Red Star, Black Eye

Shag continues down a darker path and palette with his 45th solo exhibit, Red Star, Black Eye. Interestingly, Last Days of Magic in early 2009 was in some ways his last days of what we’ve come to know as classic “Shag.” Much of the mid-century interiors and tiki culture are gone, being replaced with a muted dark landscape of meandering rivers, lifeless trees, insects and children in less vibrant colors.

Red Star, Black Eye is Shag’s second 2010 solo exhibit, and is a transition from his show earlier this year in Brazil, An Exquisite Hunger, as seen in the transition between I Will and Black Eyes. While Shag delves deeper into dark dreamscapes, he has revived one of his oldest subject matters, Shriners. They were first portrayed in 1996 in his work Wives with Knives, one of his all-time classics. Shriners, (the ancient Arabic order of the Nobles of the Mystic Shrine) have long been portrayed in Shag paintings and can be found in works like Satan’s Minions Driven from Shrine Azan and The Defiant Shriner. Shriners date back to 1870 and started as a new fraternity for Masons that focused on fun and fellowship.

Like with Shag’s past several exhibits, Red Star, Black Eye features two large 36×72 inch landscape digital works on canvas that flow from one to the other. He also again paints smaller close up details on framed panels of what can be found in the larger canvas works. Shag has long been known for framing his work in classic black frames with brightly complimentary colored linen matting. However, he has recently changed it up to something a bit more striking – white linen with a more ornate black frame. In this exhibit, though, Shag has highlighted his originals in broad gold leaf frames, something quite different from nearly all the other 1000+ original paintings he’s done in his career.

The exhibit’s title speaks of the mini-car driving Shriners themselves, donned in fezzes with red stars, and each sporting a “black eye.” For those that want to experience a Shag Shriner in an added dimension, there’s a limited edition vinyl figure of the “Shriner” by Josh Agle, a unique addition to the solo exhibit and already sold out.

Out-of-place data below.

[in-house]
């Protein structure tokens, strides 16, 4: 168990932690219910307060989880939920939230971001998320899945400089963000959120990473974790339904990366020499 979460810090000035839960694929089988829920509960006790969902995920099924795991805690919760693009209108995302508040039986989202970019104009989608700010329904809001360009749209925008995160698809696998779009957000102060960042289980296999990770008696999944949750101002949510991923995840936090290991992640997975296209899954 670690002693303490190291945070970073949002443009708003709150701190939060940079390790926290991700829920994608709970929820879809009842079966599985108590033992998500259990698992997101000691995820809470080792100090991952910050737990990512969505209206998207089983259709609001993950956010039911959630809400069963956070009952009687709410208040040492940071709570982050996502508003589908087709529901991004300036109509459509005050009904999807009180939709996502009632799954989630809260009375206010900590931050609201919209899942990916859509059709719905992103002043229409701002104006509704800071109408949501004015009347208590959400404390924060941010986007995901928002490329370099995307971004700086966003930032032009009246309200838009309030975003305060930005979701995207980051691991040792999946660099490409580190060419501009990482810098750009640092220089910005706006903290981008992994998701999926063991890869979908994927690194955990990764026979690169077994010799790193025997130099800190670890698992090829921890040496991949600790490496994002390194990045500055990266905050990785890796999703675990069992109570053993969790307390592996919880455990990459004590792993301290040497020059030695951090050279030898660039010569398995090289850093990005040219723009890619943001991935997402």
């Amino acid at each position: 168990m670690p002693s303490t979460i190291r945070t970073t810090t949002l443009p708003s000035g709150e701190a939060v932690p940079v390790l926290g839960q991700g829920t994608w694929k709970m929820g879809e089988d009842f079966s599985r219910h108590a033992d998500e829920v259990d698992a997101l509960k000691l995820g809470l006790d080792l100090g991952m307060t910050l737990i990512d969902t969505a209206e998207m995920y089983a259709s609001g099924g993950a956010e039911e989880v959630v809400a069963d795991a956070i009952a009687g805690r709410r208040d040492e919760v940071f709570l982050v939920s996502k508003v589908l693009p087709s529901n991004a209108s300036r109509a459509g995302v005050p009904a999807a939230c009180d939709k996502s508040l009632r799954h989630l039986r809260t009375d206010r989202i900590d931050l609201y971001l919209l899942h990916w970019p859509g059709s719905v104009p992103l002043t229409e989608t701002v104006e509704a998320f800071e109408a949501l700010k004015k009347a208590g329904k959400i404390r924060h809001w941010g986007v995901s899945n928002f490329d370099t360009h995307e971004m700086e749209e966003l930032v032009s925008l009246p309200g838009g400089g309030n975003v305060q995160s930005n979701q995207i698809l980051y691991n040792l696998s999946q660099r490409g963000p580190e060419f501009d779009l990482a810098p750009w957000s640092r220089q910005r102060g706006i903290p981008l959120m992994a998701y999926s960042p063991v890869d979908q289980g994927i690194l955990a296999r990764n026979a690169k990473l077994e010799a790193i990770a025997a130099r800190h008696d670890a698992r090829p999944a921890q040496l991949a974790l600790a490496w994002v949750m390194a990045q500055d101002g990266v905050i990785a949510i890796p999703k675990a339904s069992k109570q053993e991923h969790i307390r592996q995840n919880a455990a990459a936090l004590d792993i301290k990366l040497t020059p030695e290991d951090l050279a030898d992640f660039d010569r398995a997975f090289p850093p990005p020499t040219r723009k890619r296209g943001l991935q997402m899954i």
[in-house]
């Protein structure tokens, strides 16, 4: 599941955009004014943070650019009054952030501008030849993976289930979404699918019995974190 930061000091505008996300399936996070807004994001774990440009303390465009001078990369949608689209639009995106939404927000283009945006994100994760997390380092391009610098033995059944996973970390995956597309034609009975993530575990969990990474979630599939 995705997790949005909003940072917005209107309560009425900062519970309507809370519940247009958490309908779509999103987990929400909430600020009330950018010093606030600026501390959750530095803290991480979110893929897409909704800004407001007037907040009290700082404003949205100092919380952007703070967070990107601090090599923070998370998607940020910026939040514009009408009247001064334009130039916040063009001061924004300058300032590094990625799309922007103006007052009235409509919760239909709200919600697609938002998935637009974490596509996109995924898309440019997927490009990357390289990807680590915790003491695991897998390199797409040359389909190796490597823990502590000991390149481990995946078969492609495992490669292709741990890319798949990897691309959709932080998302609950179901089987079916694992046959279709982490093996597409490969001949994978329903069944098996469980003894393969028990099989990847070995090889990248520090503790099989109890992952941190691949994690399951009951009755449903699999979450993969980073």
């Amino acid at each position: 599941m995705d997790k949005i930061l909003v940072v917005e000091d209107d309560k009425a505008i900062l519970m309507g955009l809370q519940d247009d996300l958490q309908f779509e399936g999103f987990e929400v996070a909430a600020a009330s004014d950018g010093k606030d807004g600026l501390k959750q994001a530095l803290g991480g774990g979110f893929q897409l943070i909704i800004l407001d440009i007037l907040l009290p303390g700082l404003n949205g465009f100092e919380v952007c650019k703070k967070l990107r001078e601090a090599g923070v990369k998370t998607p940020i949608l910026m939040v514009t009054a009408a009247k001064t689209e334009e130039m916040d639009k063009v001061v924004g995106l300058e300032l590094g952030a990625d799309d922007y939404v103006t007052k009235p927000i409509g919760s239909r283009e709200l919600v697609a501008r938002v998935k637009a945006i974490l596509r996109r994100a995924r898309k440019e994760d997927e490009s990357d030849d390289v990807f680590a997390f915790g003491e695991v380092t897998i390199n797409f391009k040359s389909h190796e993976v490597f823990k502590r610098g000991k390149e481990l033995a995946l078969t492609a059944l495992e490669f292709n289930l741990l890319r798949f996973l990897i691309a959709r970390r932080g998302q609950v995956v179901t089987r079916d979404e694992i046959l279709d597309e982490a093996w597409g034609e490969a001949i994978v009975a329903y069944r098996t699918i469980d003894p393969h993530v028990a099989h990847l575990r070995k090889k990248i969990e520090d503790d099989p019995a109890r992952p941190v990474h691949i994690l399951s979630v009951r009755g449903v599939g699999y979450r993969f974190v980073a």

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3 Responses to “Red Star, Black Eye”

  1. Scott Shaughnessy Says:

    I had the chance to see Shag’s new work at Corey Helford gallery a months back. I was impressed with the larger digital prints, they really were statement pieces. The orginals paintings have so many vibrant colors. I didn’t really know what to think of the new Shag pieces…however, after looking at the pieces at Red Star, Black Eye and Exquisite Hunger I am not sure I really like them. You can see a glimpse of the old Shag in the pieces mixed with a strong messages within. I respect what Josh is doing and how he needed another direction however, I feel he might lose a portion of his fans. Ive noticed that all his older artist proof prints are selling out at these shows however, most of the originals and large digital prints seem to available which has been common in the past 10 years of Shag shows.

  2. pjk Says:

    Having seen the new direction starting off in Autumn’s Come Undone, and continuing through Red Star Black Eye, it seems like Shag’s dealing with some pretty depressing themes. Maybe this is the counterpoint to the drunken hedonism of the earlier work? I personally prefer the earlier work (just picked up a print of The Relentless Party), and while I find the new direction interesting in terms of “trying to figure it out”, I prefer to spend time with the former. It is much more fun to dance at the party than to be there in the morning dealing with the pain and bleakness of the hangover.

  3. Mark Says:

    The one male figure sitting at the table with the female in the foreground of the landscape with the children in “sky cages” looks like a direct reference to the child-catcher character from “Chitty Chitty Bang Bang.”

    As the two previous posters have noted, I find the new work interesting, but I want to look at [more] worrisome and depressing images about as much as I want to drink sour milk.

    I applaud Shag for his “awakening” and new direction,
    and as an artist, there is always the mantle of creating
    commentary and dialog about the state of the world,
    but I will stick to purchasing “Classic Shag” images for
    my collection. I suspect many other collectors will, too.

    In recent years, he may have started feeling like he was an indentured servant painting the in the previous “classic Shag” style,
    but the value of being able to gaze upon his former style
    and allowing folks a moment to smile and laugh
    and forget their worries for the moments they looked
    upon the Shag serigraphs hanging on their walls
    is not as merit-less as he now appears to believe.

    Yes, Shag’s former work “celebrates consumerism,”
    but it also told funny stories through its implied narratives
    and reminded us of images that many of us seemed to have already
    seen in our childhoods. That is not without its value.
    That is not without a statement about our yearning to return
    to childhood and its simplicity in these times of high-unemployment,
    poverty, terrorism, and childhood lost.

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